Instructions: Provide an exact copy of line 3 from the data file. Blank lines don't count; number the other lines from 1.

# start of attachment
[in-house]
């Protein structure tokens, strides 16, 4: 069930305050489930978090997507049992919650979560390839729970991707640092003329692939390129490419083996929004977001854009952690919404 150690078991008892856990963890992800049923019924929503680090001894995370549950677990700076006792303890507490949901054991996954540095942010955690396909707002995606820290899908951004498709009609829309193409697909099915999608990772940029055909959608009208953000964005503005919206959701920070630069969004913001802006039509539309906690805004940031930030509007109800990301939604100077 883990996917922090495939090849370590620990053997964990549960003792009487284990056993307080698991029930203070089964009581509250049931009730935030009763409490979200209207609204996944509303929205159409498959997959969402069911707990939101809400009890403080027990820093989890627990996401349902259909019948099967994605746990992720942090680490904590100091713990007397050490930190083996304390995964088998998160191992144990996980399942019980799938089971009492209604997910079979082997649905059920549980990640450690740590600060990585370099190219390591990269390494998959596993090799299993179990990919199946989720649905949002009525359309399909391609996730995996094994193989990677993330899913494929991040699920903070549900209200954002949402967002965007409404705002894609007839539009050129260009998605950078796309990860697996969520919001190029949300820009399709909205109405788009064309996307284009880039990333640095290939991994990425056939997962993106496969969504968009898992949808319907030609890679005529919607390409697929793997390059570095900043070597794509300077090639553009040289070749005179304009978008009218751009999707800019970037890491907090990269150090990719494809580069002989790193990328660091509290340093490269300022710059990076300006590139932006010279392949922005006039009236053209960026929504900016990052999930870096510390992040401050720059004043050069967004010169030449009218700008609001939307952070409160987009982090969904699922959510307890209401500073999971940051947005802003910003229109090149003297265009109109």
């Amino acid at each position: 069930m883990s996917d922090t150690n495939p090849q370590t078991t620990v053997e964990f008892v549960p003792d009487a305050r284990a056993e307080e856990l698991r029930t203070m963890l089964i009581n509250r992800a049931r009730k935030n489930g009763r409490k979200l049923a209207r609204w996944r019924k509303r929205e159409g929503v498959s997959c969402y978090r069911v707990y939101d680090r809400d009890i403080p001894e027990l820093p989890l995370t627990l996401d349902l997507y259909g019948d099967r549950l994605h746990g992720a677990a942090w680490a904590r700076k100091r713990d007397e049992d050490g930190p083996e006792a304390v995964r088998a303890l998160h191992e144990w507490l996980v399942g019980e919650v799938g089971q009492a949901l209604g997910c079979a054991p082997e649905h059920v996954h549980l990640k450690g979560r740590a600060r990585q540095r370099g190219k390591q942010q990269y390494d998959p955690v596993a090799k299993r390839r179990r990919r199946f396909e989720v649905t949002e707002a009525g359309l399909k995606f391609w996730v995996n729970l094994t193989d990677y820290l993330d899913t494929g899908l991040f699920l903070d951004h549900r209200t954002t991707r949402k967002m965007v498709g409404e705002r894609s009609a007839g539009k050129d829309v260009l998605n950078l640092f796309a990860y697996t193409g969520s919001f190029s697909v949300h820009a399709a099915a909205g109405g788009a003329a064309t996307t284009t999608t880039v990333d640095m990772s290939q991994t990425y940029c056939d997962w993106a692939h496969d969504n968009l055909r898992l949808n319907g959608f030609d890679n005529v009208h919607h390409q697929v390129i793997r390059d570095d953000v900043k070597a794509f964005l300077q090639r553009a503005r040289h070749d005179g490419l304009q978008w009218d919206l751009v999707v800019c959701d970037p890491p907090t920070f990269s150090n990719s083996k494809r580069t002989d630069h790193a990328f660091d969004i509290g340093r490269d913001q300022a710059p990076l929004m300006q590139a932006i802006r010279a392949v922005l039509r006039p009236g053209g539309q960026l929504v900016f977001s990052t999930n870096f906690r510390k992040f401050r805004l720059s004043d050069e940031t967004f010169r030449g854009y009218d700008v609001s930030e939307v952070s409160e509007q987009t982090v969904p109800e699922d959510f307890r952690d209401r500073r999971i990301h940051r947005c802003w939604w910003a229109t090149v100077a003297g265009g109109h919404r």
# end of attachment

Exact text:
């Amino acid at each position: 069930m883990s996917d922090t150690n495939p090849q370590t078991t620990v053997e964990f008892v549960p003792d009487a305050r284990a056993e307080e856990l698991r029930t203070m963890l089964i009581n509250r992800a049931r009730k935030n489930g009763r409490k979200l049923a209207r609204w996944r019924k509303r929205e159409g929503v498959s997959c969402y978090r069911v707990y939101d680090r809400d009890i403080p001894e027990l820093p989890l995370t627990l996401d349902l997507y259909g019948d099967r549950l994605h746990g992720a677990a942090w680490a904590r700076k100091r713990d007397e049992d050490g930190p083996e006792a304390v995964r088998a303890l998160h191992e144990w507490l996980v399942g019980e919650v799938g089971q009492a949901l209604g997910c079979a054991p082997e649905h059920v996954h549980l990640k450690g979560r740590a600060r990585q540095r370099g190219k390591q942010q990269y390494d998959p955690v596993a090799k299993r390839r179990r990919r199946f396909e989720v649905t949002e707002a009525g359309l399909k995606f391609w996730v995996n729970l094994t193989d990677y820290l993330d899913t494929g899908l991040f699920l903070d951004h549900r209200t954002t991707r949402k967002m965007v498709g409404e705002r894609s009609a007839g539009k050129d829309v260009l998605n950078l640092f796309a990860y697996t193409g969520s919001f190029s697909v949300h820009a399709a099915a909205g109405g788009a003329a064309t996307t284009t999608t880039v990333d640095m990772s290939q991994t990425y940029c056939d997962w993106a692939h496969d969504n968009l055909r898992l949808n319907g959608f030609d890679n005529v009208h919607h390409q697929v390129i793997r390059d570095d953000v900043k070597a794509f964005l300077q090639r553009a503005r040289h070749d005179g490419l304009q978008w009218d919206l751009v999707v800019c959701d970037p890491p907090t920070f990269s150090n990719s083996k494809r580069t002989d630069h790193a990328f660091d969004i509290g340093r490269d913001q300022a710059p990076l929004m300006q590139a932006i802006r010279a392949v922005l039509r006039p009236g053209g539309q960026l929504v900016f977001s990052t999930n870096f906690r510390k992040f401050r805004l720059s004043d050069e940031t967004f010169r030449g854009y009218d700008v609001s930030e939307v952070s409160e509007q987009t982090v969904p109800e699922d959510f307890r952690d209401r500073r999971i990301h940051r947005c802003w939604w910003a229109t090149v100077a003297g265009g109109h919404r």